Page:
Mural depicting immigrants to come down

ENCINITAS — A mural in downtown Encinitas that set off controversy two years ago over its portrayal of Hispanic immigrants is set to come down this week, the artist said.
Muralist Micaiah Hardison on June 1 is set to install a new mural, titled “Sea Change,” which depicts a native couple on the beach in Cardiff-by-the-Sea in two different epochs, pre-Columbian and modern time.

Mural depicts one couple on the beach with the husband armed with a hunting spear and the wife collecting seaweed. Courtesy Photo

Mural depicts one couple on the beach with the husband armed with a hunting spear and the wife collecting seaweed. Courtesy Photo

Mural depicts one with same couple holding surfboards. Courtesy Photo

Mural depicts one with same couple holding surfboards. Courtesy Photo

Hardison said he isn’t taking down the current “Encinitas Harmony” mural — which is displayed on the wall of the 7-Eleven convenience store on D Street and Coast Highway 101 — due to any of the previous controversy, but said it was always the plan to swap out the mural’s panels every couple of years.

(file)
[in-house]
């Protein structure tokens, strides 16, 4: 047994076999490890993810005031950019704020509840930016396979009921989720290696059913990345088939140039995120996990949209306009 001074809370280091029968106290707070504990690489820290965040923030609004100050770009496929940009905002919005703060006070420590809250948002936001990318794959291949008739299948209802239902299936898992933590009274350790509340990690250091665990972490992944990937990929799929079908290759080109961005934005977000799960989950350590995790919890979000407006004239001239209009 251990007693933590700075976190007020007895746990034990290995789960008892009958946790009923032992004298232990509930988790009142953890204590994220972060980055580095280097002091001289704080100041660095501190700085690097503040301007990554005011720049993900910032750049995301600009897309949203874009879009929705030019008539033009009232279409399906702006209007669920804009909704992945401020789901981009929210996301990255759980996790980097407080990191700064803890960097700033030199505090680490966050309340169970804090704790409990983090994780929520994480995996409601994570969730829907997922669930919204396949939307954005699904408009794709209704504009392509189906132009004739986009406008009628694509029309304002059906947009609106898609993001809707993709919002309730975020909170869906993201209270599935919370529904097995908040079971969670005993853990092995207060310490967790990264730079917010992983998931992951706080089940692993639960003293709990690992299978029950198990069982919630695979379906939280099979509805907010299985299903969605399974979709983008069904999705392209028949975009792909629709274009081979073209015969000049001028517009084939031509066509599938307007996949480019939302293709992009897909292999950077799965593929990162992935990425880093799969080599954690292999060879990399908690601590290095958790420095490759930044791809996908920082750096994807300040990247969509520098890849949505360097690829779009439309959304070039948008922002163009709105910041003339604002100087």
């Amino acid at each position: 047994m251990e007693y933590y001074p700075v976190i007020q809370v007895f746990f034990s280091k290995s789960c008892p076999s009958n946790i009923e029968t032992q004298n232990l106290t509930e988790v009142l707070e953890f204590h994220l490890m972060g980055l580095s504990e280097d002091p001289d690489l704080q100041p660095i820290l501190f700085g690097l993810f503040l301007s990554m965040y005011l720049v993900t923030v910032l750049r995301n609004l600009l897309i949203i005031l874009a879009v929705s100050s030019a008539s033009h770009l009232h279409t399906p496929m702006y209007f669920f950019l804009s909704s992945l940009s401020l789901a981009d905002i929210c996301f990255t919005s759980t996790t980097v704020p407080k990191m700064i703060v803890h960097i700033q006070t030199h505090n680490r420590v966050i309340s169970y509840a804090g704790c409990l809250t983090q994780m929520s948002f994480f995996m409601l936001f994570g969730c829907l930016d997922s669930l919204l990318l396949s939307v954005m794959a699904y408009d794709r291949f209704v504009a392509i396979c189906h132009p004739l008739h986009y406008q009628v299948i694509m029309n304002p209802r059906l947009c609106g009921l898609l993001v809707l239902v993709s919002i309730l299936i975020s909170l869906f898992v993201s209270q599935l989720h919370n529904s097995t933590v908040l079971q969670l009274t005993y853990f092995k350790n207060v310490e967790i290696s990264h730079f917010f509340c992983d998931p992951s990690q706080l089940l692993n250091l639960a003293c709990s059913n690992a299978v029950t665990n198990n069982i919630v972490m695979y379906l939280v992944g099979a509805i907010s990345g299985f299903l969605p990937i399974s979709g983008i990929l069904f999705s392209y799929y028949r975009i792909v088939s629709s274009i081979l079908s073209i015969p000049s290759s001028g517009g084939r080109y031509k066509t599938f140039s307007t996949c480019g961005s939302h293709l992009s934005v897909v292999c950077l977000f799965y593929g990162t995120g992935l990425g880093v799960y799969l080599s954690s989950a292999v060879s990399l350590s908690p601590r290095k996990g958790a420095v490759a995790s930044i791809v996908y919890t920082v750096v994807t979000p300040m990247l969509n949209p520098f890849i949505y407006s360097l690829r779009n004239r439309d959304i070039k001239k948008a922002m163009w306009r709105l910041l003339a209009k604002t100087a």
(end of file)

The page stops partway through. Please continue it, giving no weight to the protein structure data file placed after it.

It was one of the mural’s temporary panels — which depicted immigrants in a panga landing at Cardiff State Beach — that sparked criticism from a local barber, who called the artwork racist.

Hardison and supporters of the mural at the time said that the art was meant to evoke dialogue, and had accomplished that purpose.
“If controversy was the reason for taking the mural down, it would have been taken down a long time ago,” Hardison said. “Even the current panels are getting a little faded, so it’s good to switch them out every few years.”
Hardison did acknowledge that the 7-Eleven owner is breathing a sigh of relief that the new mural shouldn’t become a major talking point.
The new mural depicts one couple on the beach with the husband armed with a hunting spear and the wife collecting seaweed, while the other depicts the same couple holding surfboards.
“It shows how we’ve changed over generations, where we used to go to the ocean for sustenance and our survival, whereas now, we use it for recreation, to escape the routine of survival,” Hardison said.
The unveiling of “Sea Change” takes place at 1 pm on June 1.

 

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